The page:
Sexual assault is a world-wide mental and physical health epidemic (Dartnall & Jewkes, 2013) and often results in peri-traumatic symptoms, such as loss of memory, or changes in consciousness or awareness (van der Kalk, 2014). Nurses across the globe treat victims of sexual assault and need to be knowledgeable about peri-traumatic symptoms of sexual assault in order to provide evidenced-based care. The purpose of this presentation is discuss how the care of sexual assault victims can be transformed through improved understanding of the prevalence of peri-traumatic symptoms, and the alterations in brain function that underlie these symptoms (Valentine, Mabey, & Miles, 2016, Wheeler, 2014). The presentation is based on the results and implications of a large retrospective chart review (n=2350) of sexual assault nurse examiner records, exploring the prevalence of peri-traumatic symptoms of sexual assault, and factors associated with vulnerability to them. Background information on the neurobiological mechanisms which produce peri-traumatic symptoms will be discussed, and nursing implications will be explored utilizing a case study. Next steps in improving the care of sexually assaulted will be proposed.
A retrospective chart review of 722 sexual assault victims was completed to identify peri-traumatic symptoms from written statements by sexual assault nurse examiners on a chart section inquiring about victims’ reports of loss of consciousness or awareness. Themes related to victims' disclosures of peri-traumatic symptoms were identified from both male and female victims using Nvivo10 software. The emerging themes included loss of consciousness, alteration of awareness, memory loss, tonic immobility, and dissociation from self and/or environment. These themes were then coded as variables in SPSS for analysis of study sample of charts from 2,350 sexual assault victims. Frequencies were calculated for variables measuring peri-traumatic symtoms. These themes were then transferred as variables into SPSS to calculate frequencies. Chi-square tests of association were completed to identify factors associated with loss of memory or change in consciousness or awareness. Logistic regression was conducted on the predictor variables with statistical significance from the Chi-square tests of association. The logistic regression model was especially important to explore if the predictor variables explain all of the occurrence of changes in or loss of consciousness, awareness or memory, or if there might be other factors such as the neurobiological effects of sexual assault trauma that influence changes in or loss of consciousness, awareness or memory.
The majority of sexual assault victims (54%) who had a forensic examination reported loss of memory, or changes in consciousness or awareness. Themes identified from victims’ statements about loss or change in consciousness or awareness included loss of consciousness, changes in feelings of awareness, memory loss, symptoms of dissociation, and symptoms of tonic immobility. Factors associated with peri-traumatic symptoms of memory impairment and loss of consciousness or awareness identified through Chi-square tests of association were: use of drugs prior to the assault (Χ2 = 9.645, df=1, p=.002); use of alcohol prior to the assault (Χ2= 126.011, df = 1, p= .000); suspected drug facilitated assault (Χ2= 178.246, df = 1, p = .000); strangulation (Χ2= 208.610, df = 2, p= .000); and history of sexual assault prior to age 14 (Χ2= 7.100, df = 2, p = 0.029). The logistic regression model predicted 71.5% of the cases in which victims reported a loss in consciousness or awareness, but failed to classify 28.5% of the cases. These results indicate variables not measured in this study impact victims’ peri-traumatic loss of consciousness or awareness during a sexual assault.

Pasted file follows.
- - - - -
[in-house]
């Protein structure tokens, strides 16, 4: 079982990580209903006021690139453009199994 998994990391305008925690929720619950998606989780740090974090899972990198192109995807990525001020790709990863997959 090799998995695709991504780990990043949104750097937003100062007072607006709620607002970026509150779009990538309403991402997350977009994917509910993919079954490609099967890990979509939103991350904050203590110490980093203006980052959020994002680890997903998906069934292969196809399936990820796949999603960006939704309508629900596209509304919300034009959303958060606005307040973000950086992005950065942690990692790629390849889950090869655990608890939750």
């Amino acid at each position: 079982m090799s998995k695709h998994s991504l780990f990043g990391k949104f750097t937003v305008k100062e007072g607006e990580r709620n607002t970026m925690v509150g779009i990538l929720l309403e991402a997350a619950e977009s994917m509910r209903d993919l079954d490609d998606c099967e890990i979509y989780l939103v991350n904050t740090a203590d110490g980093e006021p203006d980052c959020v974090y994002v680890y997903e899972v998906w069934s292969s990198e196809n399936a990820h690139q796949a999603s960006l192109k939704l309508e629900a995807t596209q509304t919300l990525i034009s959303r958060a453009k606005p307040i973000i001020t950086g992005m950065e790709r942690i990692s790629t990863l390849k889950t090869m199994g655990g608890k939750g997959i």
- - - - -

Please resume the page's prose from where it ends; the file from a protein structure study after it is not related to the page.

Conclusion: The findings from this study indicate that a significant portion of victims, 28.5%, reporting peri-traumatic symptoms following sexual assault of loss of consciousness and memory loss have these symptoms without the statistically significant predicting variables of use of alcohol or drugs, suspected drug-facilitated assault, and strangulation. We postulate that the victims experience loss of or changes in consciousness and memory loss due to the brain's response to the traumatic event of the rape. Peri-traumatic symptoms have significant consequences for sexual assault victims, including rendering them unable to defend themselves at the time of the attack and difficulties describing the attack to health care providers and law enforcement personnel. Nurses should conduct sexual assault victim interviews and examinations with the knowledge of how peri-traumatic symptoms present, and provide nursing care utilizing trauma-informed approaches that do not further traumatize victims (Substance Abuse and Mental Health Services Administration, 2015). They can act as advocates for victims of sexual assault by improving the process of sexual assault examinations, and educating healthcare providers and community justice system partners about peri-traumatic symptoms of sexual assault. Finally, because sexual assault is a global health issue affecting individuals, families, communities, and nations, nurses must be in the forefront of a world-wide effort to improve the care of victims of sexual assault.